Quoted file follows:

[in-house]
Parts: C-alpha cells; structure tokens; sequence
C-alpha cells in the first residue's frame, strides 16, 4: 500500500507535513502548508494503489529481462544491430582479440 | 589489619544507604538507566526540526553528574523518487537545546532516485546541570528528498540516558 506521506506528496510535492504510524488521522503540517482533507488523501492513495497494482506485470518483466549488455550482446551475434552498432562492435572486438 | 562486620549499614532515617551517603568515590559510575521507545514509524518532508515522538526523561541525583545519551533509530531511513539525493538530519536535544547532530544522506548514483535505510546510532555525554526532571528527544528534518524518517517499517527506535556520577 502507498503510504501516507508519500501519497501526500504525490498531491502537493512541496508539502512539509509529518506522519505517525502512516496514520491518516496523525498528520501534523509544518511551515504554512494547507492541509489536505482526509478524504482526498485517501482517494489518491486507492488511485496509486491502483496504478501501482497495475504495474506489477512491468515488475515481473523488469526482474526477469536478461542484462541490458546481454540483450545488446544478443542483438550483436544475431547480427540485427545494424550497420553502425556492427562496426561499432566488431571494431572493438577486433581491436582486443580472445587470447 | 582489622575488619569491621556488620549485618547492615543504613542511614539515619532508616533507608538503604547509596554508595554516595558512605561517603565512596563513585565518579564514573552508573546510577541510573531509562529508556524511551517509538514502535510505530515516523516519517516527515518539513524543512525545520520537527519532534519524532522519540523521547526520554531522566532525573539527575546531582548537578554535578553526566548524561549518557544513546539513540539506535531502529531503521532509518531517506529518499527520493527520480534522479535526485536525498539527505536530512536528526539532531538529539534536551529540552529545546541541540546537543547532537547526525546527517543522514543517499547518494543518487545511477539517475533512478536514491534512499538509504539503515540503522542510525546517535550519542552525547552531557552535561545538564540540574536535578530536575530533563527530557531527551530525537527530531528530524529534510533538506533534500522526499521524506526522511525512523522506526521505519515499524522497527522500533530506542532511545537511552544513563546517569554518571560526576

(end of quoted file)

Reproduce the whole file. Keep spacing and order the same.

[in-house]
Parts: C-alpha cells; structure tokens; sequence
C-alpha cells in the first residue's frame, strides 16, 4: 500500500507535513502548508494503489529481462544491430582479440 | 589489619544507604538507566526540526553528574523518487537545546532516485546541570528528498540516558 506521506506528496510535492504510524488521522503540517482533507488523501492513495497494482506485470518483466549488455550482446551475434552498432562492435572486438 | 562486620549499614532515617551517603568515590559510575521507545514509524518532508515522538526523561541525583545519551533509530531511513539525493538530519536535544547532530544522506548514483535505510546510532555525554526532571528527544528534518524518517517499517527506535556520577 502507498503510504501516507508519500501519497501526500504525490498531491502537493512541496508539502512539509509529518506522519505517525502512516496514520491518516496523525498528520501534523509544518511551515504554512494547507492541509489536505482526509478524504482526498485517501482517494489518491486507492488511485496509486491502483496504478501501482497495475504495474506489477512491468515488475515481473523488469526482474526477469536478461542484462541490458546481454540483450545488446544478443542483438550483436544475431547480427540485427545494424550497420553502425556492427562496426561499432566488431571494431572493438577486433581491436582486443580472445587470447 | 582489622575488619569491621556488620549485618547492615543504613542511614539515619532508616533507608538503604547509596554508595554516595558512605561517603565512596563513585565518579564514573552508573546510577541510573531509562529508556524511551517509538514502535510505530515516523516519517516527515518539513524543512525545520520537527519532534519524532522519540523521547526520554531522566532525573539527575546531582548537578554535578553526566548524561549518557544513546539513540539506535531502529531503521532509518531517506529518499527520493527520480534522479535526485536525498539527505536530512536528526539532531538529539534536551529540552529545546541541540546537543547532537547526525546527517543522514543517499547518494543518487545511477539517475533512478536514491534512499538509504539503515540503522542510525546517535550519542552525547552531557552535561545538564540540574536535578530536575530533563527530557531527551530525537527530531528530524529534510533538506533534500522526499521524506526522511525512523522506526521505519515499524522497527522500533530506542532511545537511552544513563546517569554518571560526576